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With democracies across the globe under assault, the University of Chicago Institute of Politics and The Atlantic hosted Disinformation and the Erosion of Democracy, a groundbreaking three-day event exploring the organized spread of disinformation and strategies to respond to it.
The conference, April 6 to 8, explored the roots and scope of the problem, the next-generation threats posed by new technological advances, and the tools and policies required to neutralize them. Panels also discussed the challenge presented when the term disinformation itself becomes fractious, and the tension between free expression and the need to combat wanton and willful disinformation aimed at eroding it.
To find additional details about participating speakers and our agenda, please visit disinfo2022.com.
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Introduced by Zeenat Rahman, executive director of the Institute of Politics
Featuring a moderated discussion with Adrienne LaFrance, executive editor at The Atlantic
Amid an increasingly polarized political environment, social media have enabled the rapid spread of misinformation and disinformation. Tools that helped spawn pro-democracy movements around the world also have been expropriated and manipulated by reactionary forces and malign state actors to spur division, undermine trust, and erode democracies from within. Autocrats have seized on these new technologies to demonize their opponents, promote false narratives, and fan the flames of extreme nationalism. Disinformation, division, and incitement to violence have always been part of the geopolitical playbook. But what does it mean when they are turbocharged by technology?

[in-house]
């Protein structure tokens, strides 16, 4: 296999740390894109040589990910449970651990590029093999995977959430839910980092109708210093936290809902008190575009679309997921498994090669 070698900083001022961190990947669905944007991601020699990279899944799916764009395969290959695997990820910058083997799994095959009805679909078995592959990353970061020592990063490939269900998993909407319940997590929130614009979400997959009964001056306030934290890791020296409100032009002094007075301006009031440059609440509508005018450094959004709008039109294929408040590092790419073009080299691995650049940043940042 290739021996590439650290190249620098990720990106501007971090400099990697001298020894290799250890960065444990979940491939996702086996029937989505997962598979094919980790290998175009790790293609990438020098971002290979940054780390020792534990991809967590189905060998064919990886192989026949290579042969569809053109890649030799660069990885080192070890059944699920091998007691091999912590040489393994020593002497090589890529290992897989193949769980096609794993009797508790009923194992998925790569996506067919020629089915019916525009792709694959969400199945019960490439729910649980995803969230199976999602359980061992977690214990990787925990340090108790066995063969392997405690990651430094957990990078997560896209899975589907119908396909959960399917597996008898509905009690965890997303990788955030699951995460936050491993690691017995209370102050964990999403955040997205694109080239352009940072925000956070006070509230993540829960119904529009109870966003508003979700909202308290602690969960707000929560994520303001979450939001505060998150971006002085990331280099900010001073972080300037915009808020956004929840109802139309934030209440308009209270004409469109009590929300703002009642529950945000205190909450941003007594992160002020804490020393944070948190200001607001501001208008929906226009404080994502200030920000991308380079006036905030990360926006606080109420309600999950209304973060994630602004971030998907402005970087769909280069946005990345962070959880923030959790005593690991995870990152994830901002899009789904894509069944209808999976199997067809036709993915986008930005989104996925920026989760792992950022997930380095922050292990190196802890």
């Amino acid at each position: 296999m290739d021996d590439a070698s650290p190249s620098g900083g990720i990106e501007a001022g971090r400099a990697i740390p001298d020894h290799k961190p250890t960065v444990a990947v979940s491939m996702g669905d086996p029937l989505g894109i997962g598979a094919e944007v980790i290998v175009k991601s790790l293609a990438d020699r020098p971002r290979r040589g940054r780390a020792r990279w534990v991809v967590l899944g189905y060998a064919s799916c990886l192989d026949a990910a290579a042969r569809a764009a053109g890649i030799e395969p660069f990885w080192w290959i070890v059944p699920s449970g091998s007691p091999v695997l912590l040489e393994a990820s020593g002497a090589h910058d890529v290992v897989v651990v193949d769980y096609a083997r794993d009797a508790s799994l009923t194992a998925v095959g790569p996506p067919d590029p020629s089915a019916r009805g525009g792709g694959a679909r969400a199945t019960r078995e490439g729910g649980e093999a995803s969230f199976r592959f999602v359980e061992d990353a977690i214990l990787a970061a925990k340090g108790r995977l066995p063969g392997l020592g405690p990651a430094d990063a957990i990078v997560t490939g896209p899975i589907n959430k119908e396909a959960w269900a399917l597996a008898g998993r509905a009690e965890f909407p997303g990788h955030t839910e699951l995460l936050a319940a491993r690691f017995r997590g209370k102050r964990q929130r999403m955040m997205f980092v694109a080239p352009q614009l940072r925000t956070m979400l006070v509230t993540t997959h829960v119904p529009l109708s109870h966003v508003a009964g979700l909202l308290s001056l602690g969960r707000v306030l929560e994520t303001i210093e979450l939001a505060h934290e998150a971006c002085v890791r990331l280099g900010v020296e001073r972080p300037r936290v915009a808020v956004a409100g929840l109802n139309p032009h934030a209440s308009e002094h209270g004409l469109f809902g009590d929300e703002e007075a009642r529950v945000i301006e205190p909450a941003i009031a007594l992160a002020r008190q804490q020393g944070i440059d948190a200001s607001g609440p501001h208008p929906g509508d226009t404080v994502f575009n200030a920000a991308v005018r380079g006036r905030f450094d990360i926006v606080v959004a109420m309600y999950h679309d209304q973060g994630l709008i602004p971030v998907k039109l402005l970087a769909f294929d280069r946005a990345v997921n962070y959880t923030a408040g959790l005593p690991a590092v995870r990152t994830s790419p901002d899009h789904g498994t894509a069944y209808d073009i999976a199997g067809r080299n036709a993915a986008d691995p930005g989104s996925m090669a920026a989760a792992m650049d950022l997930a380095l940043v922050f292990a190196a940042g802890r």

Featuring: Anne Applebaum, staff writer at The Atlantic, Pulitzer Prize–winning historian, and senior fellow at the Johns Hopkins School of Advanced International Studies and the Agora Institute; David Axelrod, founding director of the Institute of Politics
The current political climate in the United States and other countries is so polarized that even the threat that mis-, mal-, and disinformation pose itself is open for debate. How can we tell the difference between everyday hyperbole, stretching the truth, and a coordinated effort to sow distrust in our democratic institutions? Who determines what falls into each category? How do our partisan views color the way we receive and process mis- or disinformation?
Featuring: Jonah Goldberg, editor in chief at The Dispatch; Adrienne LaFrance, executive editor at The Atlantic; Ben Smith, editor in chief of Semafor; David Axelrod, founding director of the Institute of Politics (moderator)
For the past several years, computer scientists have demonstrated how rapid technological advances allow them to fabricate reality—creating convincing photographs of people who do not exist; synthetic videos in which politicians appear to say things they never said; and doctored photos that are indistinguishable from the real thing. All of these technologies are already being weaponized to chip away at public trust in democratic institutions. From cheap fakes to deep fakes, technical advances are about to further complicate our social and political problems.